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Evidence-Based Faith

Acts 10:39-43
'We are witnesses of everything he did in the country of the Jews and in Jerusalem. They killed him by hanging him on a cross, but God raised him from the dead on the third day and caused him to be seen. He was not seen by all the people, but by witnesses whom God had already chosen – by us who ate and drank with him after he rose from the dead. He commanded us to preach to the people and to testify that he is the one whom God appointed as judge of the living and the dead. All the prophets testify about him that everyone who believes in him receives forgiveness of sins through his name.' (NIVUK)

Peter's address to Cornelius about Jesus had none of the feel-good sentiments of some modern preaching. It was not designed to excite emotions by showing how trusting Jesus can make for a happier life. It was a succession of facts; historical evidence of the life, death, resurrection and future rule of Jesus Christ. The presentation was raw evidence from the mouth of an eye-witness (2 Peter 1:16).

The message focussed on the circumstances and consequences of Christ's death. 'They killed Him' (referring to the Jews) was an interesting expression considering that the Roman soldiers carried out the execution, overseen by a centurion … and Cornelius was a Roman centurion. What Peter meant was that without the hatred of the religious leaders, no charge would have been brought to Pilate. But whatever the worst which religion could do, God vindicated His Son in resurrection.

The risen Christ was not a public spectacle, as was His crucifixion. God chose the apostles to be eye-witnesses as men who saw, talked, ate and drank with Jesus after the resurrection. They were so convinced that He is the Passover lamb whose blood atones for sin and allows God to forgive sinners, that all were willing to suffer extreme persecution (most died violently). Their preaching was very potent: through Jesus you can be forgiven, but if you cannot believe in Him as your Lord then you will face Him without any defence, as your Judge.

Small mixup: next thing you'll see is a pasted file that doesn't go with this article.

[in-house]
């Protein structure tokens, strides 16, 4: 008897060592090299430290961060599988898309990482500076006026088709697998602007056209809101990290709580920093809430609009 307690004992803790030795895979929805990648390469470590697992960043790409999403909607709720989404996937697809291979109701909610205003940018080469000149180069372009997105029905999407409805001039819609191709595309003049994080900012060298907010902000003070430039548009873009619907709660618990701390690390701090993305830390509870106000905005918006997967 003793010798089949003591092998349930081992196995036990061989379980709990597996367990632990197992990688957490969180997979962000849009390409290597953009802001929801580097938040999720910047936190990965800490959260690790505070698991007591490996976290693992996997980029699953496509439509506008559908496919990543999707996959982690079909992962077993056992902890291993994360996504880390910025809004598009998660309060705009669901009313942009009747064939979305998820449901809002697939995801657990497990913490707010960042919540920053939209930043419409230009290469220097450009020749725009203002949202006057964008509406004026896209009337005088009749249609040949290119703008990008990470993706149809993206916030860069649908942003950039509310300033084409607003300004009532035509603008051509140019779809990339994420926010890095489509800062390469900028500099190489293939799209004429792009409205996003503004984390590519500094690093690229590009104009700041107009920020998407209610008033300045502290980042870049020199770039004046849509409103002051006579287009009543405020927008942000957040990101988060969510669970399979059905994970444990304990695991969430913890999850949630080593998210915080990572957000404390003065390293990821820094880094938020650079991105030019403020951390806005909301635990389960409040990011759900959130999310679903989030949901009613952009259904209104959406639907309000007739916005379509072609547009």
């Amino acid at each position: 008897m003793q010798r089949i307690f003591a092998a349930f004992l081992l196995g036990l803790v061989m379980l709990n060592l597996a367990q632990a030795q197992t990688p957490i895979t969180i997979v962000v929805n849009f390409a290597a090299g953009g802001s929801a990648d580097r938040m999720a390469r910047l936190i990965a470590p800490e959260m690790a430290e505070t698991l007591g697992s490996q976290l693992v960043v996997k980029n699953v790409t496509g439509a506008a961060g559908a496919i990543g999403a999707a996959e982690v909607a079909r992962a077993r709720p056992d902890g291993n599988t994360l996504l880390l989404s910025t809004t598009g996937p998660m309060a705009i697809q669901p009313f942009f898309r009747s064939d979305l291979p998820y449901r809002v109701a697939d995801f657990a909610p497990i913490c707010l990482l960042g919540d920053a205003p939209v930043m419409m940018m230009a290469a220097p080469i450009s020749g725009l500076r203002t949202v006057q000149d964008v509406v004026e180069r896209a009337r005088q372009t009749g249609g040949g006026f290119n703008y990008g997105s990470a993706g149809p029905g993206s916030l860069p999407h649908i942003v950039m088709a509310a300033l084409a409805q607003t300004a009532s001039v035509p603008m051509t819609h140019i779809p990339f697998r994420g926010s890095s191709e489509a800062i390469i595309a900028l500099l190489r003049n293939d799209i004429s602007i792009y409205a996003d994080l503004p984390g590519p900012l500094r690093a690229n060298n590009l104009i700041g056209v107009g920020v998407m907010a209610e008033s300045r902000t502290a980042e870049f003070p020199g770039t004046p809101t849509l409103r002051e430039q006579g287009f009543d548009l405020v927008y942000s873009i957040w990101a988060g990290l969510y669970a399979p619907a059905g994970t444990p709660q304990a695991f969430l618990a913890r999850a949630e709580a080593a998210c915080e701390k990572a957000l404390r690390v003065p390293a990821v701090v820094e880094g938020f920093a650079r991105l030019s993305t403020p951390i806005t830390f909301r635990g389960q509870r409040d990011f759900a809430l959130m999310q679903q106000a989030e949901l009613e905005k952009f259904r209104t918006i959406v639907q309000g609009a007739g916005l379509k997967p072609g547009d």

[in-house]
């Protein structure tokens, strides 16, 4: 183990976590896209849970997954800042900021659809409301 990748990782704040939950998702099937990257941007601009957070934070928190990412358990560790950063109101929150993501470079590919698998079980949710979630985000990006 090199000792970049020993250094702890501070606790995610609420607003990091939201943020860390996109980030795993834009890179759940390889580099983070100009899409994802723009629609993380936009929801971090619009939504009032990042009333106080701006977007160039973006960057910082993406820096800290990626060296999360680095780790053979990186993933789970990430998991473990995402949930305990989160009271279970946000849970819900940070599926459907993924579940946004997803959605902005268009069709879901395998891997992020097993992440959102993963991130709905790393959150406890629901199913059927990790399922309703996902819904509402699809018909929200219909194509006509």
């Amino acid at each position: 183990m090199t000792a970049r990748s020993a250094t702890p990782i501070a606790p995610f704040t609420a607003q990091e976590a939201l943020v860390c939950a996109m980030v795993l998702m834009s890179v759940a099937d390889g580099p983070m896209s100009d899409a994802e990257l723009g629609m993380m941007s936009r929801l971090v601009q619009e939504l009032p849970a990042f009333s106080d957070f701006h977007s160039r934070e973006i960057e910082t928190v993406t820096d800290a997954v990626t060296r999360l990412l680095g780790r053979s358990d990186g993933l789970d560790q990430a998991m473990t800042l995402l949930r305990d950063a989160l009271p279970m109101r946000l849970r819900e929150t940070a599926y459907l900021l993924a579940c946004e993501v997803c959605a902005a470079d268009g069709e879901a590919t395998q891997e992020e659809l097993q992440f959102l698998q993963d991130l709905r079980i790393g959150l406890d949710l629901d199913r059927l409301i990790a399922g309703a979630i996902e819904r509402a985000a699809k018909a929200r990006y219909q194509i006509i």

Gospel preaching is not shaped by what people want to hear, but by what God wants them to hear. The key is a challenge: to believe that the blood-sacrifice of Jesus enables people, who admit they are sinners, to be forgiven. Without that essential ingredient there is no good news. It is true that such faith brings joy and peace, but suggesting that ‘people will feel better if they come to church’ is not the gospel. Gospel communication urges us to submit to God's assessment of ourselves as helpless sinners, and dare to trust that only the blood of Jesus Christ can bring God's forgiveness. That was the apostles' doctrine borne out of observed evidence (Acts 2:36-38). There is no other gospel known to the apostles (1 Corinthians 2:1-5), and no other gospel to share with friends and colleagues today.

Lord God. Thank You for providing a way for me to be forgiven: I am totally indebted to the death of Jesus Christ. Forgive me for failing to share the true gospel, either out of ignorance of what it is or out of fear of the social reactions of other people. Please help me to love them so much that I am willing to be rejected by some so that some others will hear the true gospel and be saved. In Jesus' Name. Amen.
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© Dr Paul Adams